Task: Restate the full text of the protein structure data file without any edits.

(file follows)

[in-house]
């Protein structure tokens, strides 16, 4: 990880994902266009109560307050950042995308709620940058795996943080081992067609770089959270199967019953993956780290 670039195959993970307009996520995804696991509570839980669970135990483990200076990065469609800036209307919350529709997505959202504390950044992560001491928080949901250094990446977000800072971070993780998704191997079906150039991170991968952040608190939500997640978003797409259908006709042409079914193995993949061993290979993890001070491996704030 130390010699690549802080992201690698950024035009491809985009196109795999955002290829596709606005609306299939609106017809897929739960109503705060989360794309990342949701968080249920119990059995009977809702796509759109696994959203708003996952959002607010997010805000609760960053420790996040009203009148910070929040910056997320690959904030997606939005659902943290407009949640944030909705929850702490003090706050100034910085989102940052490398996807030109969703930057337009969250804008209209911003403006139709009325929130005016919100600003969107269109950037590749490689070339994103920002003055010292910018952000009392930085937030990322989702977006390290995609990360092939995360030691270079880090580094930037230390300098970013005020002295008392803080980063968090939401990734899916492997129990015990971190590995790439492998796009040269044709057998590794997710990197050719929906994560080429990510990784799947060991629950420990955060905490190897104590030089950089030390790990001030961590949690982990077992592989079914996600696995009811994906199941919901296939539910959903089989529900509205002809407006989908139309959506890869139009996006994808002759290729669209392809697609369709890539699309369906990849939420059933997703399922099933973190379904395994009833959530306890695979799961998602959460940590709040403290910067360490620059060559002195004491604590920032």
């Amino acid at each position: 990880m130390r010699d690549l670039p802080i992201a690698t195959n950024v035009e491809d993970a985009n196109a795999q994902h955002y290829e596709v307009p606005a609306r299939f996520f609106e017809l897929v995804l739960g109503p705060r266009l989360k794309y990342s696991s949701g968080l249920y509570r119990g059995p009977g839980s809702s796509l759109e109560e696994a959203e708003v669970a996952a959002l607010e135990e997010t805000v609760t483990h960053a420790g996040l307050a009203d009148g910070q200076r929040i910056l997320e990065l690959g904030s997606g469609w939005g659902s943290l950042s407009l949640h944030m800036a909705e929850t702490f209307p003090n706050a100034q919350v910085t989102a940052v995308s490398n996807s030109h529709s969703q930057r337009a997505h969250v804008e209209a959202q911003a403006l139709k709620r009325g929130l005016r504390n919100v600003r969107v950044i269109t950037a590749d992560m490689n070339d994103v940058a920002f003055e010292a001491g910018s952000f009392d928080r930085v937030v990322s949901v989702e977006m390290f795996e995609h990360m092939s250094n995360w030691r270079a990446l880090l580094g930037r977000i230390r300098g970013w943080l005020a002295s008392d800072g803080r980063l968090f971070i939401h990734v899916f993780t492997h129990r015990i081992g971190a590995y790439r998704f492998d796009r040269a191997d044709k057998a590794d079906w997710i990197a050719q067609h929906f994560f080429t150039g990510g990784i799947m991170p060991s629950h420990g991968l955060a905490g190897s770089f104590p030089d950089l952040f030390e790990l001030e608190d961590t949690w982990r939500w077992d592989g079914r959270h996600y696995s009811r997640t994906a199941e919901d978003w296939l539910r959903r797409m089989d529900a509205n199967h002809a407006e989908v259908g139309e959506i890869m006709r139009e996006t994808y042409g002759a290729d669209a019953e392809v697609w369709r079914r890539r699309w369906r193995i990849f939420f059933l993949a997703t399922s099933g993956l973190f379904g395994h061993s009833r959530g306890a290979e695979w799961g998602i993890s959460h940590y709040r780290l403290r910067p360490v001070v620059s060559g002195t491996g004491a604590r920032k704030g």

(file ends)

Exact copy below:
[in-house]
């Protein structure tokens, strides 16, 4: 990880994902266009109560307050950042995308709620940058795996943080081992067609770089959270199967019953993956780290 670039195959993970307009996520995804696991509570839980669970135990483990200076990065469609800036209307919350529709997505959202504390950044992560001491928080949901250094990446977000800072971070993780998704191997079906150039991170991968952040608190939500997640978003797409259908006709042409079914193995993949061993290979993890001070491996704030 130390010699690549802080992201690698950024035009491809985009196109795999955002290829596709606005609306299939609106017809897929739960109503705060989360794309990342949701968080249920119990059995009977809702796509759109696994959203708003996952959002607010997010805000609760960053420790996040009203009148910070929040910056997320690959904030997606939005659902943290407009949640944030909705929850702490003090706050100034910085989102940052490398996807030109969703930057337009969250804008209209911003403006139709009325929130005016919100600003969107269109950037590749490689070339994103920002003055010292910018952000009392930085937030990322989702977006390290995609990360092939995360030691270079880090580094930037230390300098970013005020002295008392803080980063968090939401990734899916492997129990015990971190590995790439492998796009040269044709057998590794997710990197050719929906994560080429990510990784799947060991629950420990955060905490190897104590030089950089030390790990001030961590949690982990077992592989079914996600696995009811994906199941919901296939539910959903089989529900509205002809407006989908139309959506890869139009996006994808002759290729669209392809697609369709890539699309369906990849939420059933997703399922099933973190379904395994009833959530306890695979799961998602959460940590709040403290910067360490620059060559002195004491604590920032």
């Amino acid at each position: 990880m130390r010699d690549l670039p802080i992201a690698t195959n950024v035009e491809d993970a985009n196109a795999q994902h955002y290829e596709v307009p606005a609306r299939f996520f609106e017809l897929v995804l739960g109503p705060r266009l989360k794309y990342s696991s949701g968080l249920y509570r119990g059995p009977g839980s809702s796509l759109e109560e696994a959203e708003v669970a996952a959002l607010e135990e997010t805000v609760t483990h960053a420790g996040l307050a009203d009148g910070q200076r929040i910056l997320e990065l690959g904030s997606g469609w939005g659902s943290l950042s407009l949640h944030m800036a909705e929850t702490f209307p003090n706050a100034q919350v910085t989102a940052v995308s490398n996807s030109h529709s969703q930057r337009a997505h969250v804008e209209a959202q911003a403006l139709k709620r009325g929130l005016r504390n919100v600003r969107v950044i269109t950037a590749d992560m490689n070339d994103v940058a920002f003055e010292a001491g910018s952000f009392d928080r930085v937030v990322s949901v989702e977006m390290f795996e995609h990360m092939s250094n995360w030691r270079a990446l880090l580094g930037r977000i230390r300098g970013w943080l005020a002295s008392d800072g803080r980063l968090f971070i939401h990734v899916f993780t492997h129990r015990i081992g971190a590995y790439r998704f492998d796009r040269a191997d044709k057998a590794d079906w997710i990197a050719q067609h929906f994560f080429t150039g990510g990784i799947m991170p060991s629950h420990g991968l955060a905490g190897s770089f104590p030089d950089l952040f030390e790990l001030e608190d961590t949690w982990r939500w077992d592989g079914r959270h996600y696995s009811r997640t994906a199941e919901d978003w296939l539910r959903r797409m089989d529900a509205n199967h002809a407006e989908v259908g139309e959506i890869m006709r139009e996006t994808y042409g002759a290729d669209a019953e392809v697609w369709r079914r890539r699309w369906r193995i990849f939420f059933l993949a997703t399922s099933g993956l973190f379904g395994h061993s009833r959530g306890a290979e695979w799961g998602i993890s959460h940590y709040r780290l403290r910067p360490v001070v620059s060559g002195t491996g004491a604590r920032k704030g």